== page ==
What is the Loan-to-Value or LTV Ratio?

In short, the LTV ratio is a number that compares how much money you owe against your home with its resale value in the marketplace. A low LTV ratio indicates that you have far more equity in your home than you owe in mortgage payments; conversely, a high LTV ratio indicates that you owe almost as much as your home is worth.

Calculating your LTV ratio is easy. Simply divide the amount that you have (or will have) remaining in your mortgage by your home’s value. For example, if you own a home worth $250,000 and you still owe $150,000 on your mortgage, the calculation would be $150,000 divided by $250,000, which gives you a LTV ratio of 0.6 or 60 percent.

Why is the LTV Ratio Important?

Your LTV ratio is important for a number of reasons. First, your mortgage lender will use this figure as part of their risk calculation when they assess your financial suitability for your mortgage. If you’re only putting 5 percent of the purchase price in as a down payment you’ll have a LTV ratio of 95 percent, which is a more risky loan than one with a LTV ratio of 30 percent and thus will almost certainly come with a higher interest rate.

If you have a LTV ratio higher than 80 percent and you’re getting a mortgage from a conventional lender you’ll also be required to pay for private mortgage insurance or “PMI”. Although PMI rates generally sound quite low – in the neighborhood of 0.5 to 1 percent – they can add hundreds of dollars to your monthly mortgage payment. Note that PMI may not apply to you if you’re seeking out a government-backed mortgage from Veteran’s Affairs, the USDA or the FHA.

While the LTV ratio might seem simple, this number can affect your mortgage in a variety of ways. Contact your local mortgage advisor today to learn more about the LTV ratio and to have your questions answered by an experienced professional.

How to Use a Mortgage Calculator to Determine Your Monthly Payments, Interest and More

Are you thinking about using a mortgage to buy a new home? In this blog post we’ll discuss mortgage calculators and how to use one of these tools to determine your monthly mortgage payments, interest charges, amortization periods and more.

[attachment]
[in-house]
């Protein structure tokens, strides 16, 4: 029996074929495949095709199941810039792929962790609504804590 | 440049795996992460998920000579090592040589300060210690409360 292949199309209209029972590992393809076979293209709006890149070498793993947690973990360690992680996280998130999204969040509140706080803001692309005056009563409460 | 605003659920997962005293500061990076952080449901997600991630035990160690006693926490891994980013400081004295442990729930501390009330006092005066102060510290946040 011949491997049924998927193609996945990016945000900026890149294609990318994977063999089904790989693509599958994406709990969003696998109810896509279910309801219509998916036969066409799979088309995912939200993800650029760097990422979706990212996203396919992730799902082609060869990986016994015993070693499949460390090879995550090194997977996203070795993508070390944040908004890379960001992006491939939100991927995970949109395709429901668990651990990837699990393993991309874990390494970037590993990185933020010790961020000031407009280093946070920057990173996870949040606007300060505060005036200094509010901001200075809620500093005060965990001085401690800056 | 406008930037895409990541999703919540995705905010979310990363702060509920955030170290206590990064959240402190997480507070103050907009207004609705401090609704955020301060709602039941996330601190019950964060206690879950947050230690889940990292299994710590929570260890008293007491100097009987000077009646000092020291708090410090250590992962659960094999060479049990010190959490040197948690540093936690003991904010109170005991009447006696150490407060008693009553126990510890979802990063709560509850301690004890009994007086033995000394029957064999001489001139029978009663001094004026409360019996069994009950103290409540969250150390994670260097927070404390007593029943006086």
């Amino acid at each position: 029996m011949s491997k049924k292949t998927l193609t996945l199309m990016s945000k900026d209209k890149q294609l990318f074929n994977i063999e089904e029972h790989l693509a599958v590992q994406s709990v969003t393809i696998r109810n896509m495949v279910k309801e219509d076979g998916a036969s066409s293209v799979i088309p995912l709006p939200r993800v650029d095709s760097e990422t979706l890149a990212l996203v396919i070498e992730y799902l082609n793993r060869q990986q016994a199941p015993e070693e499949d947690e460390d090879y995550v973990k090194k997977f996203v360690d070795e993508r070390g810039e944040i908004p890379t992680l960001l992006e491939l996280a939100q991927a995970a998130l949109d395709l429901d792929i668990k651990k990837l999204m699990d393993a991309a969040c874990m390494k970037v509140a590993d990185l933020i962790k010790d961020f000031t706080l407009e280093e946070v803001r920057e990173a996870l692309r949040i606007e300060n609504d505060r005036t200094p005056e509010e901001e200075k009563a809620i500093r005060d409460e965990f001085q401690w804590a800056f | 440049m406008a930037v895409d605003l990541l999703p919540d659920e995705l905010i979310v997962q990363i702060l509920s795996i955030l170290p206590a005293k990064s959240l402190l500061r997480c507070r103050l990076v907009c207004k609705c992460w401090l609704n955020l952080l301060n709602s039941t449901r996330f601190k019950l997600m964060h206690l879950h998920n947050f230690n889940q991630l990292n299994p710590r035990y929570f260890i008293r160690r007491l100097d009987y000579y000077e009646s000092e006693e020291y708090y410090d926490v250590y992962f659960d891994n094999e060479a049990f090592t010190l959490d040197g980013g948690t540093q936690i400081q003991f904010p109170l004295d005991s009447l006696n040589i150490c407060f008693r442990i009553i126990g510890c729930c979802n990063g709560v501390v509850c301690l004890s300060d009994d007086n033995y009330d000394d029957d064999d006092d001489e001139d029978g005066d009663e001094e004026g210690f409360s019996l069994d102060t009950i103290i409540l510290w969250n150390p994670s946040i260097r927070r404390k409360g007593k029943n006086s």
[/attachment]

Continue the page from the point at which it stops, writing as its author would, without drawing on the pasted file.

How to Use a Mortgage Calculator to Determine Your Monthly Payments, Interest and MoreAre you thinking about using a mortgage to buy a new home? Buying your own piece of local real estate is a major financial investment and one that can require some pretty complex math to fully understand.

In this blog post we’ll discuss mortgage calculators and how to use one of these tools to determine your monthly mortgage payments, interest charges, amortization periods and more.

Determining Your Principal and Down Payment Amounts

To get started with a mortgage calculator you’ll need to know how the price of the home and how much you intend to contribute as a down payment. Generally speaking you’ll want to place a down payment of at least 20 percent in order to avoid having to pay for private mortgage insurance and to give you access to better interest rates.

Choosing Your Interest Rate and Amortization Period

Now that you have an idea of the amount of mortgage financing you’ll need, the next step is to choose your interest rate and amortization period. Different lenders will offer different interest rates for every one of their mortgage products, so again you’ll want to play around with these numbers and run the calculation to see which combination of mortgage financing, interest rate and amortization period gives you a monthly payment that suits your budget.

Using a Mortgage Calculator for Refinancing

If you’re thinking about refinancing your current mortgage you can also use a mortgage calculator to help make the math a bit easier. Simply use your outstanding mortgage balance as the principal amount and then choose an amortization schedule that fits your financial goals. Be sure to keep an eye on your interest payments, as you may find that by refinancing to a longer amortization period your monthly payments go down but your total interest paid is quite a bit higher.

Don’t Forget the Closing Costs

Finally, don’t forget that there are numerous “closing costs” – fees, taxes and more – which you’ll need to factor in to your overall calculation. Closing costs will include everything from home appraisal fees to government filing fees and property taxes, and will vary depending on the home and the city or community you’re buying in.

While online mortgage calculators can handle the tricky math to determine monthly payments and interest costs you may still find that you have questions about your mortgage or some aspect of the process. For more information, contact your local mortgage professional and they’ll be happy to share their advice and expertise.